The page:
Islam has a long history in New Zealand, according to Eva Nisa and Faried F. Saenong, researchers at Victoria University in Wellington. Writing for The Conversation, they reported that while Muslims make up just 1% of the population, “historical accounts document that Islam first arrived in New Zealand in 1769, with two Indian Muslims.”
Largely still a “religion of immigrants and refugees” 26.9% of Muslims in New Zealand come from Asia, 23.3% from the Middle East and North Africa, and 21% from the Pacific Islands, including the Cook Islands where Williams claims his heritage.
Certainly, the Muslim community in New Zealand was shaken by the attacks six months ago. “We are broken-hearted but we are not broken,” wrote Nisa and Saenong.
Despite the difficulties of healing, Ghani feels that Islam in New Zealand has a bright future and an important role to play in continuing to build the country’s “peaceful” society. “While we have had a setback, we have seen lots of positives coming out of Christchurch,” he said, “we hope that we would remember the day — as heinous as it was — as something that brings us together to make positive changes not only in New Zealand but around the world.”
Ghani said that inter-religious engagement has been on the rise and multiple stakeholders have realized — regardless of religious or political leaning — that the vision of a multicultural New Zealand remain fluid. Fissures continue to exist.
As a Pacific Islander, a Muslim, and one of the most prominent Kiwis in the world, Williams is keenly aware of the tensions that run through the community and the part he plays as a role model in such a society.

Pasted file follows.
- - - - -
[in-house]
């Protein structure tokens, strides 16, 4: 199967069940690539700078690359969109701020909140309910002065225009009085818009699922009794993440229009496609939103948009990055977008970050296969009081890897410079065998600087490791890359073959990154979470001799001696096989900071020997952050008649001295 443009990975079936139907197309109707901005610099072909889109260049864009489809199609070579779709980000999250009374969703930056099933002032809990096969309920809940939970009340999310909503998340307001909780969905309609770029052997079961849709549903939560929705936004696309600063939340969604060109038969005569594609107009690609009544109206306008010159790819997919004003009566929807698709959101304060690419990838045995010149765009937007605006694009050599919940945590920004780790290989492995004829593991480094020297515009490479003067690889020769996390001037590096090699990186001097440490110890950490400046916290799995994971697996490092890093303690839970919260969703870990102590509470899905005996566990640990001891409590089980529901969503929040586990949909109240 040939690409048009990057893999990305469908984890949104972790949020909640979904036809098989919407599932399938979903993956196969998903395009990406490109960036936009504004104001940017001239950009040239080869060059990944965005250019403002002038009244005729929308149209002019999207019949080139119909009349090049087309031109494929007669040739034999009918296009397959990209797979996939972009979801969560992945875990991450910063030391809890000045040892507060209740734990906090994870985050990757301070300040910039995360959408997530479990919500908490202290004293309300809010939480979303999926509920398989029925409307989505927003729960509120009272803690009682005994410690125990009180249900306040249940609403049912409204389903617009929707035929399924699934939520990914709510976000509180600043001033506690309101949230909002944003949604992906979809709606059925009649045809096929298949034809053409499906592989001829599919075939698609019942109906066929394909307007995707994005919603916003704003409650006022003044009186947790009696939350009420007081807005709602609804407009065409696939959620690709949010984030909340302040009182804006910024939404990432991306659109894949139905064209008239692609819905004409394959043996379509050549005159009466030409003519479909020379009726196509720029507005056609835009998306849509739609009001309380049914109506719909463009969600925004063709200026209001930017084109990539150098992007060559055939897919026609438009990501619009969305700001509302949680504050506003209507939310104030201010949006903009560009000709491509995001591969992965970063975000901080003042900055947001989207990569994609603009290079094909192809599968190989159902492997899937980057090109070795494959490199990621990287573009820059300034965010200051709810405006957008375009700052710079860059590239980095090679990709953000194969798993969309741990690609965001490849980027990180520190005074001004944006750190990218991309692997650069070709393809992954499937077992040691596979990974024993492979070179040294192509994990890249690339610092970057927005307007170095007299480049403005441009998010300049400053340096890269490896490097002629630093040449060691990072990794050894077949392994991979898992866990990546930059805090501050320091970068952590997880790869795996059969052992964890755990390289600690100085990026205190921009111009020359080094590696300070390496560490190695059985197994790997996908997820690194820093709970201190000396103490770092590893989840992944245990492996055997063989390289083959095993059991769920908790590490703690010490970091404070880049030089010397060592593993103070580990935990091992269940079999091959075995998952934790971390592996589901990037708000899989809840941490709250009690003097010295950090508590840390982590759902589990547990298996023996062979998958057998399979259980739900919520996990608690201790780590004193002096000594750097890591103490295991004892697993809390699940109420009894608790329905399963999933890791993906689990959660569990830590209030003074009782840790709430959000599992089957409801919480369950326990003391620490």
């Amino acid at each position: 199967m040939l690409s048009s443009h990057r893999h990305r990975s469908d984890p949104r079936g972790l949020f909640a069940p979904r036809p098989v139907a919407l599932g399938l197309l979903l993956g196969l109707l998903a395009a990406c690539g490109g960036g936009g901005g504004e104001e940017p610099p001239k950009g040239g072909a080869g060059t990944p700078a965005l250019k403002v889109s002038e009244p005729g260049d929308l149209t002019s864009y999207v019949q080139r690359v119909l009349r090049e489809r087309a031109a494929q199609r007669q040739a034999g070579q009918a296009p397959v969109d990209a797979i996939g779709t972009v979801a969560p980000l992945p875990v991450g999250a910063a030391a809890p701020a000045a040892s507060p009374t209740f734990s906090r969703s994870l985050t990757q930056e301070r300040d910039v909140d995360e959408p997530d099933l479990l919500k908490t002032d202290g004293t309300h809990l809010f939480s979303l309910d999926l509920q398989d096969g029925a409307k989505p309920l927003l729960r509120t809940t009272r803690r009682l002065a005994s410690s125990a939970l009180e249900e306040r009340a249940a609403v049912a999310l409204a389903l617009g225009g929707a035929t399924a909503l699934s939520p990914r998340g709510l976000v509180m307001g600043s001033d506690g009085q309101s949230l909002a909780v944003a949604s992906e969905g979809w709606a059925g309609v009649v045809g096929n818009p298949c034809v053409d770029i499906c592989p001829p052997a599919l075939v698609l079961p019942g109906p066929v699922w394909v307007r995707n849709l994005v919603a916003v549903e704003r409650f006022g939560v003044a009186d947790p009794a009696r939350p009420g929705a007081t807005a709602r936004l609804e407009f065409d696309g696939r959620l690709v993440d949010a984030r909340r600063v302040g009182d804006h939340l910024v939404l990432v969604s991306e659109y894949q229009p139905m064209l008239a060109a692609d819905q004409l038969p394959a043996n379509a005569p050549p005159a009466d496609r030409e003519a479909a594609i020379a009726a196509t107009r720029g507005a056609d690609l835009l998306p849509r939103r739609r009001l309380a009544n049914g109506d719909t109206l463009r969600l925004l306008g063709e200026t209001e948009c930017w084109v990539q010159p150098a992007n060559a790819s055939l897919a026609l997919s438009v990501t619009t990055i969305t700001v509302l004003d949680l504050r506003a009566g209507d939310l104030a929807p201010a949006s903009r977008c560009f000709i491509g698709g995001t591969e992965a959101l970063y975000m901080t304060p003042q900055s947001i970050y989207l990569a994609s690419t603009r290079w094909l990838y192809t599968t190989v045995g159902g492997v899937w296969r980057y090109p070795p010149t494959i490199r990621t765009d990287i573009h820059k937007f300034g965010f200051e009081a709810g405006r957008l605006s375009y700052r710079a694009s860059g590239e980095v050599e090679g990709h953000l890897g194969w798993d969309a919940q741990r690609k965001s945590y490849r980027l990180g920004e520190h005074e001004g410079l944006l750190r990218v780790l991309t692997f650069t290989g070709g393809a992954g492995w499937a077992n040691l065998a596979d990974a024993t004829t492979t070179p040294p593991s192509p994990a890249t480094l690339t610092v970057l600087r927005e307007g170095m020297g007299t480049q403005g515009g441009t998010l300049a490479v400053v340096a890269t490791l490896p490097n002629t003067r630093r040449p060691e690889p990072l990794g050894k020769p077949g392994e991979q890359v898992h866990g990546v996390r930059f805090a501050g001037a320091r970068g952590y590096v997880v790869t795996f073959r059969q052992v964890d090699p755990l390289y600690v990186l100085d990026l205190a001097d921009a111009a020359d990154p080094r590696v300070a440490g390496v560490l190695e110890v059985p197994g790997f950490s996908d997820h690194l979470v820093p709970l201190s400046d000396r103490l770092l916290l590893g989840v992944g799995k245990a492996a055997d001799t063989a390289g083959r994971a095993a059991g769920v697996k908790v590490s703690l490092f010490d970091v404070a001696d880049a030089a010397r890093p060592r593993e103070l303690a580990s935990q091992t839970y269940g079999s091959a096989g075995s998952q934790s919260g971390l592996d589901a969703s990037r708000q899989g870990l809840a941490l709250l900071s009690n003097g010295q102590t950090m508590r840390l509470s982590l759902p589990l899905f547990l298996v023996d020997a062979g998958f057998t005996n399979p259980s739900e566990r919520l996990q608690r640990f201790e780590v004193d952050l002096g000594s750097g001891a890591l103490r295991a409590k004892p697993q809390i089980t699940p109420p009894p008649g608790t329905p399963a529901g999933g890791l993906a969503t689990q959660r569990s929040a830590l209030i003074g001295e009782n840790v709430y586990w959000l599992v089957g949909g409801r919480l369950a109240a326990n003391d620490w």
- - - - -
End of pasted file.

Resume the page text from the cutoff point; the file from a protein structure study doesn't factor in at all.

Converting to Islam turned Williams’ life around. He told the Daily Mail, “I did a lot of bad things and went off course but Allah was with me.” In Islam, Williams said, he found “contentment and happiness that I don’t know how to explain.”
Along the way, Williams has wrestled with finding acceptance for Islam and Muslims among his countrymen. Williams told MSN Lifestyle that his message for non-Muslims is, "We love you. We just want to be accepted like you guys want to be accepted.”
For his fellow Muslims, Williams bears a message of love, support, and peace. Regularly on social media, he posts about visiting mosques around the island (LINK) and posting messages of support for his “brothers and sisters around the world.”
But he also uses his following of more than 778 thousand on Instagram to bring attention to critical issues. On Eid al-Adha, he posted “special duas for the people of Christchurch, Kashmir, Palestine, Syria, Yemen, Iraq and wherever people are suffering injustice and persecution.”
The rugby in Japan has so far proved grueling and the pressure placed on the All Blacks — and on Williams — is extremely high. Yet, in either his pursuit of rugby glory or in representing the global Muslim community as a world-famous athlete, Williams regularly comments on how he draws his strength from Allah. As he does so, he might look to a saying of the Prophet Muhammad for motivation along the way: "The strong believer is better and more beloved to Allah than the weak believer, while there is good in both.”